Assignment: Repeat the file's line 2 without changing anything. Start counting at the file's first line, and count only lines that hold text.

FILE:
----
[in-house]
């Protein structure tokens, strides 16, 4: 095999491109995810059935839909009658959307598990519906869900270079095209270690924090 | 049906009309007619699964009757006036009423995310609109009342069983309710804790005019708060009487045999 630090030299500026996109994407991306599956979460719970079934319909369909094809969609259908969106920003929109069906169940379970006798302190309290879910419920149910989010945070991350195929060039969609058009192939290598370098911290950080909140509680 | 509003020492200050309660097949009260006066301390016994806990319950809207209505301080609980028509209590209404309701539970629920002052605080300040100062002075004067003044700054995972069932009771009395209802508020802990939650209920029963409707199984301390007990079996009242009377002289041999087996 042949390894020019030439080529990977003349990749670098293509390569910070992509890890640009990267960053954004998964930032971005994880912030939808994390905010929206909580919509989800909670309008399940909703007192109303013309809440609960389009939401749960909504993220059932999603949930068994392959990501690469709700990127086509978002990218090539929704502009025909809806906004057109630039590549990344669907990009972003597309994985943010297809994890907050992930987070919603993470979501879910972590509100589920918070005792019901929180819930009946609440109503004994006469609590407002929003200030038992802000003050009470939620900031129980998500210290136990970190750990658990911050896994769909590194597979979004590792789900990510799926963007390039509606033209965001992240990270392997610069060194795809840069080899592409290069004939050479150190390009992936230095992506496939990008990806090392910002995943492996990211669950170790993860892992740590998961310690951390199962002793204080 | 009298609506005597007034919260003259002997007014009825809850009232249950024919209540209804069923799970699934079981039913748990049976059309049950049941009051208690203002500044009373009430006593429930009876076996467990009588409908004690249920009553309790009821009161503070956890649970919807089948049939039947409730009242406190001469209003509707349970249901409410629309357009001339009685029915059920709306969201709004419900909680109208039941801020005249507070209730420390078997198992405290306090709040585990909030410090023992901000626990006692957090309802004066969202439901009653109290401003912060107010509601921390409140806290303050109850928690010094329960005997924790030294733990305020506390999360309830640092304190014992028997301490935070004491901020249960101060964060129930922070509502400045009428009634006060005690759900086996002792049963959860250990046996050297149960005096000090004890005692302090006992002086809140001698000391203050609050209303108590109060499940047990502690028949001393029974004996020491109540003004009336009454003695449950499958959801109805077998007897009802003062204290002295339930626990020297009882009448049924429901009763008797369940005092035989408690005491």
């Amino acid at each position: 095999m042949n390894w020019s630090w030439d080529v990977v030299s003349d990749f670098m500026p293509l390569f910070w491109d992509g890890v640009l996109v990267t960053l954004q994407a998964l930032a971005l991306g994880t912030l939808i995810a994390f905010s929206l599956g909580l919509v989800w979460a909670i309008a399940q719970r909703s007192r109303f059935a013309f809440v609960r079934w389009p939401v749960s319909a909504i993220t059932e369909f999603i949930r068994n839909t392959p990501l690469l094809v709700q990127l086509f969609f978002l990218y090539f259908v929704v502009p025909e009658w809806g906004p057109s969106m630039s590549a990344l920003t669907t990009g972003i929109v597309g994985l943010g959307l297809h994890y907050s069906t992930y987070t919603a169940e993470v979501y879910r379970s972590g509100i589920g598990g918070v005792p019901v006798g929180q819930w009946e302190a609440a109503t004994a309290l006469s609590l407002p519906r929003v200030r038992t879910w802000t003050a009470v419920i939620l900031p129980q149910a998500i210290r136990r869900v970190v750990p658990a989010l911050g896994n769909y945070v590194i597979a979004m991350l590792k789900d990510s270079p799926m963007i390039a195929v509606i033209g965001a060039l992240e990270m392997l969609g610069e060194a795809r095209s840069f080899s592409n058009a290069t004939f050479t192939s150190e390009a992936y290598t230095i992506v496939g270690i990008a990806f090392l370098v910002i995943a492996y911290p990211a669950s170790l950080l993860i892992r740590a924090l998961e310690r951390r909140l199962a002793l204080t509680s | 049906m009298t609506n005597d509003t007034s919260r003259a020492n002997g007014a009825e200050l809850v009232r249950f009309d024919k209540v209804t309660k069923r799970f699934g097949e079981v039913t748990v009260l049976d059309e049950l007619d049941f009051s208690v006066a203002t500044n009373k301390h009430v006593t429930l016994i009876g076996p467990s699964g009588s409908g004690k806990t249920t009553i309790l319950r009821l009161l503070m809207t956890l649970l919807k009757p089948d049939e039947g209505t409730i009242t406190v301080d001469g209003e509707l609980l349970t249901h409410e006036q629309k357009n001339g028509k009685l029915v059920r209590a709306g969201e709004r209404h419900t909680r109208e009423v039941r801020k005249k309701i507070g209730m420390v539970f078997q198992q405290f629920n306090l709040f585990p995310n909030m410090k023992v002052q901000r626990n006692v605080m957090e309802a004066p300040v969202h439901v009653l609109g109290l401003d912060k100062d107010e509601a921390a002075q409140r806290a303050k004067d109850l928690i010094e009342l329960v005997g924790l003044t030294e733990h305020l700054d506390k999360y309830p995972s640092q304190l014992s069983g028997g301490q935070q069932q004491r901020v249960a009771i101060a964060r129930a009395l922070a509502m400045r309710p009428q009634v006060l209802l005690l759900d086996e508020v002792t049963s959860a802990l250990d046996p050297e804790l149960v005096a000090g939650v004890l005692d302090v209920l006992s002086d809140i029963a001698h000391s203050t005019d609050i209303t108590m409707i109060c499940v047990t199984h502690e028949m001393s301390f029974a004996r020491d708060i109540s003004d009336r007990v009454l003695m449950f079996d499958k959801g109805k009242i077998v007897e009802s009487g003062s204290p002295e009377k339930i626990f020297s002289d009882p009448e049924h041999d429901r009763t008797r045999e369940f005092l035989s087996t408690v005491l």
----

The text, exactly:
């Protein structure tokens, strides 16, 4: 095999491109995810059935839909009658959307598990519906869900270079095209270690924090 | 049906009309007619699964009757006036009423995310609109009342069983309710804790005019708060009487045999 630090030299500026996109994407991306599956979460719970079934319909369909094809969609259908969106920003929109069906169940379970006798302190309290879910419920149910989010945070991350195929060039969609058009192939290598370098911290950080909140509680 | 509003020492200050309660097949009260006066301390016994806990319950809207209505301080609980028509209590209404309701539970629920002052605080300040100062002075004067003044700054995972069932009771009395209802508020802990939650209920029963409707199984301390007990079996009242009377002289041999087996 042949390894020019030439080529990977003349990749670098293509390569910070992509890890640009990267960053954004998964930032971005994880912030939808994390905010929206909580919509989800909670309008399940909703007192109303013309809440609960389009939401749960909504993220059932999603949930068994392959990501690469709700990127086509978002990218090539929704502009025909809806906004057109630039590549990344669907990009972003597309994985943010297809994890907050992930987070919603993470979501879910972590509100589920918070005792019901929180819930009946609440109503004994006469609590407002929003200030038992802000003050009470939620900031129980998500210290136990970190750990658990911050896994769909590194597979979004590792789900990510799926963007390039509606033209965001992240990270392997610069060194795809840069080899592409290069004939050479150190390009992936230095992506496939990008990806090392910002995943492996990211669950170790993860892992740590998961310690951390199962002793204080 | 009298609506005597007034919260003259002997007014009825809850009232249950024919209540209804069923799970699934079981039913748990049976059309049950049941009051208690203002500044009373009430006593429930009876076996467990009588409908004690249920009553309790009821009161503070956890649970919807089948049939039947409730009242406190001469209003509707349970249901409410629309357009001339009685029915059920709306969201709004419900909680109208039941801020005249507070209730420390078997198992405290306090709040585990909030410090023992901000626990006692957090309802004066969202439901009653109290401003912060107010509601921390409140806290303050109850928690010094329960005997924790030294733990305020506390999360309830640092304190014992028997301490935070004491901020249960101060964060129930922070509502400045009428009634006060005690759900086996002792049963959860250990046996050297149960005096000090004890005692302090006992002086809140001698000391203050609050209303108590109060499940047990502690028949001393029974004996020491109540003004009336009454003695449950499958959801109805077998007897009802003062204290002295339930626990020297009882009448049924429901009763008797369940005092035989408690005491």